In all, Dougherty was found guilty of eight of 11 charges against him. Henon was found guilty of 10 of 18 charges against him.
Prosecutors said Dougherty kept Henon, a union electrician-turned-Philadelphia City Council member, on the payroll of a $70,000 no-show job to help his union keep a tight grip on construction jobs.
Their convictions follow a lengthy FBI investigation of activities within the chapter of the International Brotherhood of Electrical Workers that Dougherty leads, but will not mark the end of Dougherty's legal woes.
Dougherty, the business manager of the Philadelphia-area IBEW Local 98 and the business manager of the Philadelphia Building and Construction Trades Council, still faces at least one more federal trial based on charges in the sweeping 2019 indictment.
Sentencing for Henon is set for February 22. Sentencing for Dougherty is set for February 23.
They face up to 20 years in prison. Both plan to appeal.
"Justice was not served today, and I can't tell you how disappointed I am by the jury's decision," Dougherty said in a written statement. "What Councilman Henon and I were found guilty of is how business and politics are typically and properly conducted. I will immediately appeal and have every confidence that I will prevail in the Third Circuit Court of Appeals."
Defense lawyers insisted that there had been no undue influence and argued that the city allows council members to hold outside jobs. The defense also questioned how it was a crime for union supporter Henon to side with Dougherty and the building trades workers he was elected to represent.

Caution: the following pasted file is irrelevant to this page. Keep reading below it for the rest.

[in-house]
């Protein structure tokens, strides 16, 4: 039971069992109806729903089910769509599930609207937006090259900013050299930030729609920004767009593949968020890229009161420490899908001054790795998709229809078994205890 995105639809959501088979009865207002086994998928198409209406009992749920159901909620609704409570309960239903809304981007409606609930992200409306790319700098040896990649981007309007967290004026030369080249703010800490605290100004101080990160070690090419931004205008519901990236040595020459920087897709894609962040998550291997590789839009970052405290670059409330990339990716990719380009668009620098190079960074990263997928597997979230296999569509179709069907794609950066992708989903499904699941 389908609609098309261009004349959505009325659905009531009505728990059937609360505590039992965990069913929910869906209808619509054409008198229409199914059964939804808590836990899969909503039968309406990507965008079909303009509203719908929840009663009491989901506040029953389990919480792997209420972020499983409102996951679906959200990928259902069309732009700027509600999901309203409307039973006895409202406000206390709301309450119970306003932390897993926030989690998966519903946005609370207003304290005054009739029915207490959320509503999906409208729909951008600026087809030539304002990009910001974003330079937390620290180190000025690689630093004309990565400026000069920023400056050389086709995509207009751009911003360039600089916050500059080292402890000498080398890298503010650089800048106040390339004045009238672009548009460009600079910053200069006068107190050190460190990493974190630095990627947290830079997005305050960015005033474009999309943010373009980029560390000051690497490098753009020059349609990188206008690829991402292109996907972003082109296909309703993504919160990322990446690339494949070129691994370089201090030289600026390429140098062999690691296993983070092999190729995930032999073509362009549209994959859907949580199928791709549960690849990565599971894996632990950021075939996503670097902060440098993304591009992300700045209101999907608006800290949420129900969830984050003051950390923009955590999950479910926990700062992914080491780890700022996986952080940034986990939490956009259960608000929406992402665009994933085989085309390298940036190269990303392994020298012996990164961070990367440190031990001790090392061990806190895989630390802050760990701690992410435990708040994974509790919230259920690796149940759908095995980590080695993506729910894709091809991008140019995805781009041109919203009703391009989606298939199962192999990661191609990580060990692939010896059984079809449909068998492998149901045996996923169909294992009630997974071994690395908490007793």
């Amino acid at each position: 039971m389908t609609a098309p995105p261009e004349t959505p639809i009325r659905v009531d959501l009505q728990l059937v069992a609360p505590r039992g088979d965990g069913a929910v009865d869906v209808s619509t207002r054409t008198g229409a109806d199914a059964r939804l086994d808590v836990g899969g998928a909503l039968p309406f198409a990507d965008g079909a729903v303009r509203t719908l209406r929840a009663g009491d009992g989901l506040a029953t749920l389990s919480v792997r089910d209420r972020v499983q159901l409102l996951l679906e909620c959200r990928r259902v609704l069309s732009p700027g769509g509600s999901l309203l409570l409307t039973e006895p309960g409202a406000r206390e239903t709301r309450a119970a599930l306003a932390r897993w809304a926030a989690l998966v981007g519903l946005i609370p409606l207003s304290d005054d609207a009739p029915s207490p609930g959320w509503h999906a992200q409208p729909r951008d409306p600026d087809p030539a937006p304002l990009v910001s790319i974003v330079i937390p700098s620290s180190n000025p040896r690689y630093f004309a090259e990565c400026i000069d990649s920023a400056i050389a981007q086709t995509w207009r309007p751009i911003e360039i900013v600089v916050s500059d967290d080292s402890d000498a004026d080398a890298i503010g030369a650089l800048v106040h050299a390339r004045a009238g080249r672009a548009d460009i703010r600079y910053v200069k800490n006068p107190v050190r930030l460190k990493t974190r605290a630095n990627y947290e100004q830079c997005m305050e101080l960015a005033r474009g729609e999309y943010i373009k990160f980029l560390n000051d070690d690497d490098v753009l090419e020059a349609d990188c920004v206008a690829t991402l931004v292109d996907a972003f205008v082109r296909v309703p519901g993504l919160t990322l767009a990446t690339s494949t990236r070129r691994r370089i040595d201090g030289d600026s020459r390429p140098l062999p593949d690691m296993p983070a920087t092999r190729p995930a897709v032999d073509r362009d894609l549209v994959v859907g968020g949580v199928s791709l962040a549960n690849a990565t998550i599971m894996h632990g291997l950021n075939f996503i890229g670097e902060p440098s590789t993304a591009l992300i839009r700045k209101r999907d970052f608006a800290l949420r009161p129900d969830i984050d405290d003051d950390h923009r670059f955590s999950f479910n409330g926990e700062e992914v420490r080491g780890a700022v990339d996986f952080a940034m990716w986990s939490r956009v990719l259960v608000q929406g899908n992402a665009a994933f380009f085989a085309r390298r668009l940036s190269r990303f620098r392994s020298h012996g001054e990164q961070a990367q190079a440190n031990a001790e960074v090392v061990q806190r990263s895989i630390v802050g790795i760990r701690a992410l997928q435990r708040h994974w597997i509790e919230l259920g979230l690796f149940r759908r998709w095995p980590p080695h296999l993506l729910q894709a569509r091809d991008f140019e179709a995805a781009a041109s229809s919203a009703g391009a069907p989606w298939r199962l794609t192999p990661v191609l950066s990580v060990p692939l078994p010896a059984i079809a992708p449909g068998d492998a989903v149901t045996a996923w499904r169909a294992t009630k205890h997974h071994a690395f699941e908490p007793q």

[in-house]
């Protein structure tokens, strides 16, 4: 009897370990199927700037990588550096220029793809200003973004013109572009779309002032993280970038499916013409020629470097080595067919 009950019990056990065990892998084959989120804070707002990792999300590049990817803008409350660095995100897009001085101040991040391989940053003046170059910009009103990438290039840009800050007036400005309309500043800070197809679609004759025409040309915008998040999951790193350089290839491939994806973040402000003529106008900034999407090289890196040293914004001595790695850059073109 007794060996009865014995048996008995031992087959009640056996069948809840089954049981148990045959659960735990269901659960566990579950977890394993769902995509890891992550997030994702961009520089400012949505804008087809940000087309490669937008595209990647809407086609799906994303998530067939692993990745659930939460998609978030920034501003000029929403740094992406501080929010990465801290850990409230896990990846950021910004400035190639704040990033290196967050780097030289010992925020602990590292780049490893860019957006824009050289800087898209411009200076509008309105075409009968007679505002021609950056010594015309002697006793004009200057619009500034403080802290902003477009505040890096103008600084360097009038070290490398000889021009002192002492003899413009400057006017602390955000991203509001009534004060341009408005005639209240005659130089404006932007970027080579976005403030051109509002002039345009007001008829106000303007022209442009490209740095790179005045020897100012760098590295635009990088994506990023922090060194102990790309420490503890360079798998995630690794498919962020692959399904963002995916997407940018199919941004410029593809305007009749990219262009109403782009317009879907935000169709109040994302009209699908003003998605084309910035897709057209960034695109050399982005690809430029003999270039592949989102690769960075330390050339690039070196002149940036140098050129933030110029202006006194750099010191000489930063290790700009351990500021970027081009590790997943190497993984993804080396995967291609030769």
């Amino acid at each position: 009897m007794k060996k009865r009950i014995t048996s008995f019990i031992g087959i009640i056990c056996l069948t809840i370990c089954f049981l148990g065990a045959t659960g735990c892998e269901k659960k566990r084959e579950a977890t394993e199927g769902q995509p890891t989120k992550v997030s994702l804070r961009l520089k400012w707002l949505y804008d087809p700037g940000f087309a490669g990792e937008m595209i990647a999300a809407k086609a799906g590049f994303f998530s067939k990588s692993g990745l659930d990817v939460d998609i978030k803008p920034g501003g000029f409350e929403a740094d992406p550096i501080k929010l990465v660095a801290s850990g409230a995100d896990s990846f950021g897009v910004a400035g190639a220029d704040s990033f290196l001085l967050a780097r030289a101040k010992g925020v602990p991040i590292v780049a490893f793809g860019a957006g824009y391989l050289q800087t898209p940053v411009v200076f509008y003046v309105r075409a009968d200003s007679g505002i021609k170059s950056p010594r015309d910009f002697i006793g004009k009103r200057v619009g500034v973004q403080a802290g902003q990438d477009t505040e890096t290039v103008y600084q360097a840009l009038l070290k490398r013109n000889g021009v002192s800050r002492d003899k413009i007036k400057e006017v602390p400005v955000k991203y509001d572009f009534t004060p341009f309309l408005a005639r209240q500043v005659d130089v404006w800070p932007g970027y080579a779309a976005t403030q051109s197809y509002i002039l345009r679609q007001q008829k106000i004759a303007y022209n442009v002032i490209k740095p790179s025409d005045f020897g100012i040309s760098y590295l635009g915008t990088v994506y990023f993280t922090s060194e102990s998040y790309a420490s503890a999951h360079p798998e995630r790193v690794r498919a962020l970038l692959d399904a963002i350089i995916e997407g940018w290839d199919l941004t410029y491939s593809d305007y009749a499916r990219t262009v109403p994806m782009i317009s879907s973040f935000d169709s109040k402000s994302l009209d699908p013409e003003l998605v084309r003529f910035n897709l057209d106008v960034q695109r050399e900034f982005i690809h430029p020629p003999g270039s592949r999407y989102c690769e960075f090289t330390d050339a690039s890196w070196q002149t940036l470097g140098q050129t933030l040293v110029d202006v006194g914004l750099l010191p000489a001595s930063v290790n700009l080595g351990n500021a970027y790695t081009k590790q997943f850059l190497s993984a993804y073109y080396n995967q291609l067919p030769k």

"If you know that the person you're supposedly bribing is already going to do what you want, then there is no bribe," Dougherty's attorney Henry Hockeimer Jr. said in his closing argument last week.
SEE ALSO: Dougherty-Henon bribery trial: Streets commissioner claims union boss threatened his job
Acting U.S. Attorney Jennifer Arbittier Williams said there was no problem with council members having outside jobs, but Henon's salary was "a bribe in disguise."
"Henon's salary was the covert mechanism for paying the bribes," said Williams at a news conference. "Much of what Henon did was not, in fact, on public display but behind closed doors."
Williams called the verdict "a strong message to the political power players of this city and any city that the citizens of Philadelphia will not tolerate public corruption as business as usual."
Dougherty, a major force in Pennsylvania politics, has steered more than $30 million over the years to mostly Democratic candidates, and his brother sits on the Pennsylvania Supreme Court.
Prosecutors over four weeks of testimony tried to show that Dougherty used Henon to press Comcast Corp. to steer $2 million worth of electrical work to a friend during cable contract talks with the city, to shut down the non-union installation of MRI machines at Children's Hospital of Philadelphia and to investigate a towing company that seized Dougherty's car.
Hockeimer called Dougherty an older-brother figure to Henon and defended his client's "bombastic" style. He scoffed at allegations that the salary and Philadelphia Eagles tickets he passed on to Henon amounted to bribes.
Former Philadelphia Councilman Rick Mariano, who went to federal prison for accepting bribes to pay his credit card bills, said in an exclusive interview on Action News back in 2019 that he had tried to convince Henon to cop a plea.
"I tried to steer him right but nobody listens to me cause I'm stupid. If I was stupid, which I'm not, I went through this," said Mariano on Monday night.
Henon has not stated if he plans to resign.
Sources tell Action News that Dougherty is contemplating stepping down as union boss for the good of the union.
Dougherty still faces a second trial on charges he and others embezzled more than $600,000 from Local 98 of the International Brotherhood of Electrical Workers.
The Associated Press contributed to this report.